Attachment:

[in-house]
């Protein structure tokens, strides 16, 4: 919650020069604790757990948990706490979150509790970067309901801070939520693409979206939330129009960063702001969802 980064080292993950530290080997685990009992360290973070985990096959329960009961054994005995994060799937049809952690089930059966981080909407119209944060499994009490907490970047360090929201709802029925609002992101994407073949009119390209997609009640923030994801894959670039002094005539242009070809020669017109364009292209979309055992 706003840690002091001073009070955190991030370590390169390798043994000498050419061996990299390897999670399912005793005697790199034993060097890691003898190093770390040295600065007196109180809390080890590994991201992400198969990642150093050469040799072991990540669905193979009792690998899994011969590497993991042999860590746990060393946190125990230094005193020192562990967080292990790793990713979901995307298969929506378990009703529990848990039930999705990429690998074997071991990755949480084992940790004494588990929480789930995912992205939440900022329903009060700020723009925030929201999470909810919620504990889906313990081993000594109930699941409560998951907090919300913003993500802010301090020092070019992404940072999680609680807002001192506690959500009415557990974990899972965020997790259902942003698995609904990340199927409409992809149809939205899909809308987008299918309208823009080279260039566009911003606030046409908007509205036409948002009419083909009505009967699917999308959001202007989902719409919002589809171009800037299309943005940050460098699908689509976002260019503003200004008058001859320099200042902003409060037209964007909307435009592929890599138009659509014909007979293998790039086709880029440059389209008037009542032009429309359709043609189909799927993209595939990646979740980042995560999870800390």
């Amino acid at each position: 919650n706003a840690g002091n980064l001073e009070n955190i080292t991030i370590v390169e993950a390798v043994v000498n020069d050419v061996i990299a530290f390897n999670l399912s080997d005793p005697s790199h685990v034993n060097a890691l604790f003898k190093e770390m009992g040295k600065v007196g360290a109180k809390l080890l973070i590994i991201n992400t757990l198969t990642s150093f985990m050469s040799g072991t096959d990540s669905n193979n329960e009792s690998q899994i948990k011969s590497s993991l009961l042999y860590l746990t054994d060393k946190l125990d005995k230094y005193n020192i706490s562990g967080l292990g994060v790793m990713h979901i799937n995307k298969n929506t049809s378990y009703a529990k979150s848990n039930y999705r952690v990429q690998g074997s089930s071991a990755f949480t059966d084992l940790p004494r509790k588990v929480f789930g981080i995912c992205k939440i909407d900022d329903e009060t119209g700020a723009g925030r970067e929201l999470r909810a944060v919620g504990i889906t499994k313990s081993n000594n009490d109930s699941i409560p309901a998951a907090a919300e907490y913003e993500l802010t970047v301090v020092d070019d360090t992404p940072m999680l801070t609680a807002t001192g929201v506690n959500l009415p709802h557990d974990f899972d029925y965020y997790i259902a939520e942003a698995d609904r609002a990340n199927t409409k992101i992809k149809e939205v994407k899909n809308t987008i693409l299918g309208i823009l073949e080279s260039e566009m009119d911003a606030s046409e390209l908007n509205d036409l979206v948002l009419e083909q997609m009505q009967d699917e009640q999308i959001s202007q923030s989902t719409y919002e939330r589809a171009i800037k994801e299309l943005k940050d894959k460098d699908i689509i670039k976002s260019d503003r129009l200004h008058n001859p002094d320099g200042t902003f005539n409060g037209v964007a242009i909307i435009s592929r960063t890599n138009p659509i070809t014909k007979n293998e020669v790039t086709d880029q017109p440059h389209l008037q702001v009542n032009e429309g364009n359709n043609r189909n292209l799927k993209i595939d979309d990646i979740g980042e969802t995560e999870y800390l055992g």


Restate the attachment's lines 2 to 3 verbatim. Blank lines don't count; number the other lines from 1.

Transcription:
């Protein structure tokens, strides 16, 4: 919650020069604790757990948990706490979150509790970067309901801070939520693409979206939330129009960063702001969802 980064080292993950530290080997685990009992360290973070985990096959329960009961054994005995994060799937049809952690089930059966981080909407119209944060499994009490907490970047360090929201709802029925609002992101994407073949009119390209997609009640923030994801894959670039002094005539242009070809020669017109364009292209979309055992 706003840690002091001073009070955190991030370590390169390798043994000498050419061996990299390897999670399912005793005697790199034993060097890691003898190093770390040295600065007196109180809390080890590994991201992400198969990642150093050469040799072991990540669905193979009792690998899994011969590497993991042999860590746990060393946190125990230094005193020192562990967080292990790793990713979901995307298969929506378990009703529990848990039930999705990429690998074997071991990755949480084992940790004494588990929480789930995912992205939440900022329903009060700020723009925030929201999470909810919620504990889906313990081993000594109930699941409560998951907090919300913003993500802010301090020092070019992404940072999680609680807002001192506690959500009415557990974990899972965020997790259902942003698995609904990340199927409409992809149809939205899909809308987008299918309208823009080279260039566009911003606030046409908007509205036409948002009419083909009505009967699917999308959001202007989902719409919002589809171009800037299309943005940050460098699908689509976002260019503003200004008058001859320099200042902003409060037209964007909307435009592929890599138009659509014909007979293998790039086709880029440059389209008037009542032009429309359709043609189909799927993209595939990646979740980042995560999870800390």
């Amino acid at each position: 919650n706003a840690g002091n980064l001073e009070n955190i080292t991030i370590v390169e993950a390798v043994v000498n020069d050419v061996i990299a530290f390897n999670l399912s080997d005793p005697s790199h685990v034993n060097a890691l604790f003898k190093e770390m009992g040295k600065v007196g360290a109180k809390l080890l973070i590994i991201n992400t757990l198969t990642s150093f985990m050469s040799g072991t096959d990540s669905n193979n329960e009792s690998q899994i948990k011969s590497s993991l009961l042999y860590l746990t054994d060393k946190l125990d005995k230094y005193n020192i706490s562990g967080l292990g994060v790793m990713h979901i799937n995307k298969n929506t049809s378990y009703a529990k979150s848990n039930y999705r952690v990429q690998g074997s089930s071991a990755f949480t059966d084992l940790p004494r509790k588990v929480f789930g981080i995912c992205k939440i909407d900022d329903e009060t119209g700020a723009g925030r970067e929201l999470r909810a944060v919620g504990i889906t499994k313990s081993n000594n009490d109930s699941i409560p309901a998951a907090a919300e907490y913003e993500l802010t970047v301090v020092d070019d360090t992404p940072m999680l801070t609680a807002t001192g929201v506690n959500l009415p709802h557990d974990f899972d029925y965020y997790i259902a939520e942003a698995d609904r609002a990340n199927t409409k992101i992809k149809e939205v994407k899909n809308t987008i693409l299918g309208i823009l073949e080279s260039e566009m009119d911003a606030s046409e390209l908007n509205d036409l979206v948002l009419e083909q997609m009505q009967d699917e009640q999308i959001s202007q923030s989902t719409y919002e939330r589809a171009i800037k994801e299309l943005k940050d894959k460098d699908i689509i670039k976002s260019d503003r129009l200004h008058n001859p002094d320099g200042t902003f005539n409060g037209v964007a242009i909307i435009s592929r960063t890599n138009p659509i070809t014909k007979n293998e020669v790039t086709d880029q017109p440059h389209l008037q702001v009542n032009e429309g364009n359709n043609r189909n292209l799927k993209i595939d979309d990646i979740g980042e969802t995560e999870y800390l055992g």